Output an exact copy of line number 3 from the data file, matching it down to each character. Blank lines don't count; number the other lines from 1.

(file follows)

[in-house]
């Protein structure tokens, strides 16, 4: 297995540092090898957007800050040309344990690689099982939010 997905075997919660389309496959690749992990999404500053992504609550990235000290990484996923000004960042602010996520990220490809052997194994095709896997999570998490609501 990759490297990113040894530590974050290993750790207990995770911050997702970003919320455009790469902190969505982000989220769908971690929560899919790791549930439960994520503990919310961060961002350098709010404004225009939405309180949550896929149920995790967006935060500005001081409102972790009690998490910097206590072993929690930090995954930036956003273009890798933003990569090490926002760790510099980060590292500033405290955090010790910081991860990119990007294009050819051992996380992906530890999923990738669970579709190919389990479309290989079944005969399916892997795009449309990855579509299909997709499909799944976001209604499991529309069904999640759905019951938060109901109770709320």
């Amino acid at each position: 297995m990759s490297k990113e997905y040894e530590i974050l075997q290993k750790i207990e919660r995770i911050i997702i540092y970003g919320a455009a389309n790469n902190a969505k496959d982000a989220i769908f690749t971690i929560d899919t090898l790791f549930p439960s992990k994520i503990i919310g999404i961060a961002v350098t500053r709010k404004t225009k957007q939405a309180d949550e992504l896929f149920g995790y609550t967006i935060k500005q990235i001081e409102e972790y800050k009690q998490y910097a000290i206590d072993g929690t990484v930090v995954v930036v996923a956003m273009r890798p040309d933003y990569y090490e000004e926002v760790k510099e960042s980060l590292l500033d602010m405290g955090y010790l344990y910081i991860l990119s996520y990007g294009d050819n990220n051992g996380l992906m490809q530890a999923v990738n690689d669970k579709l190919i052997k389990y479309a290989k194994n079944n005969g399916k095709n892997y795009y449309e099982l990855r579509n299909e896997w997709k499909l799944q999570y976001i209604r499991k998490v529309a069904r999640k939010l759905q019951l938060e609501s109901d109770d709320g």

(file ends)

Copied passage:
């Amino acid at each position: 297995m990759s490297k990113e997905y040894e530590i974050l075997q290993k750790i207990e919660r995770i911050i997702i540092y970003g919320a455009a389309n790469n902190a969505k496959d982000a989220i769908f690749t971690i929560d899919t090898l790791f549930p439960s992990k994520i503990i919310g999404i961060a961002v350098t500053r709010k404004t225009k957007q939405a309180d949550e992504l896929f149920g995790y609550t967006i935060k500005q990235i001081e409102e972790y800050k009690q998490y910097a000290i206590d072993g929690t990484v930090v995954v930036v996923a956003m273009r890798p040309d933003y990569y090490e000004e926002v760790k510099e960042s980060l590292l500033d602010m405290g955090y010790l344990y910081i991860l990119s996520y990007g294009d050819n990220n051992g996380l992906m490809q530890a999923v990738n690689d669970k579709l190919i052997k389990y479309a290989k194994n079944n005969g399916k095709n892997y795009y449309e099982l990855r579509n299909e896997w997709k499909l799944q999570y976001i209604r499991k998490v529309a069904r999640k939010l759905q019951l938060e609501s109901d109770d709320g």